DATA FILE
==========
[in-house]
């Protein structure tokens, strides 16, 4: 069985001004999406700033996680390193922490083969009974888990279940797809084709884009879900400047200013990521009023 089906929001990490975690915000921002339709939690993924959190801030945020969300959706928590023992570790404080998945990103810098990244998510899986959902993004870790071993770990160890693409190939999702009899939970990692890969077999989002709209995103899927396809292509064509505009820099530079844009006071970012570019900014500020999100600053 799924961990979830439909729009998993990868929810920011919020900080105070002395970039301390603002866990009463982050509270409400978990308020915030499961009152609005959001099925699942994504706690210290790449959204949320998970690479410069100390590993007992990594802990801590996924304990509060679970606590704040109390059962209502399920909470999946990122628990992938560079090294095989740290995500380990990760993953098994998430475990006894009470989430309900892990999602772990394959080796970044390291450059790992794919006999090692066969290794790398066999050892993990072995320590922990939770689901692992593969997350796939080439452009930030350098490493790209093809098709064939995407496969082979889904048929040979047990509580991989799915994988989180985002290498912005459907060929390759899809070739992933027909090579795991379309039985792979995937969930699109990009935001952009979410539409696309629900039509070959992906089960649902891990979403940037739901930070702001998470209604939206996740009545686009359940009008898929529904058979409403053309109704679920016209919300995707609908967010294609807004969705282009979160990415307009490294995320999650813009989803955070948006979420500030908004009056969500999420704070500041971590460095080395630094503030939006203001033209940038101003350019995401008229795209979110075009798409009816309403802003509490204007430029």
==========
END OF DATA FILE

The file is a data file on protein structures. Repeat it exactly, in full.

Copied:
[in-house]
């Protein structure tokens, strides 16, 4: 069985001004999406700033996680390193922490083969009974888990279940797809084709884009879900400047200013990521009023 089906929001990490975690915000921002339709939690993924959190801030945020969300959706928590023992570790404080998945990103810098990244998510899986959902993004870790071993770990160890693409190939999702009899939970990692890969077999989002709209995103899927396809292509064509505009820099530079844009006071970012570019900014500020999100600053 799924961990979830439909729009998993990868929810920011919020900080105070002395970039301390603002866990009463982050509270409400978990308020915030499961009152609005959001099925699942994504706690210290790449959204949320998970690479410069100390590993007992990594802990801590996924304990509060679970606590704040109390059962209502399920909470999946990122628990992938560079090294095989740290995500380990990760993953098994998430475990006894009470989430309900892990999602772990394959080796970044390291450059790992794919006999090692066969290794790398066999050892993990072995320590922990939770689901692992593969997350796939080439452009930030350098490493790209093809098709064939995407496969082979889904048929040979047990509580991989799915994988989180985002290498912005459907060929390759899809070739992933027909090579795991379309039985792979995937969930699109990009935001952009979410539409696309629900039509070959992906089960649902891990979403940037739901930070702001998470209604939206996740009545686009359940009008898929529904058979409403053309109704679920016209919300995707609908967010294609807004969705282009979160990415307009490294995320999650813009989803955070948006979420500030908004009056969500999420704070500041971590460095080395630094503030939006203001033209940038101003350019995401008229795209979110075009798409009816309403802003509490204007430029």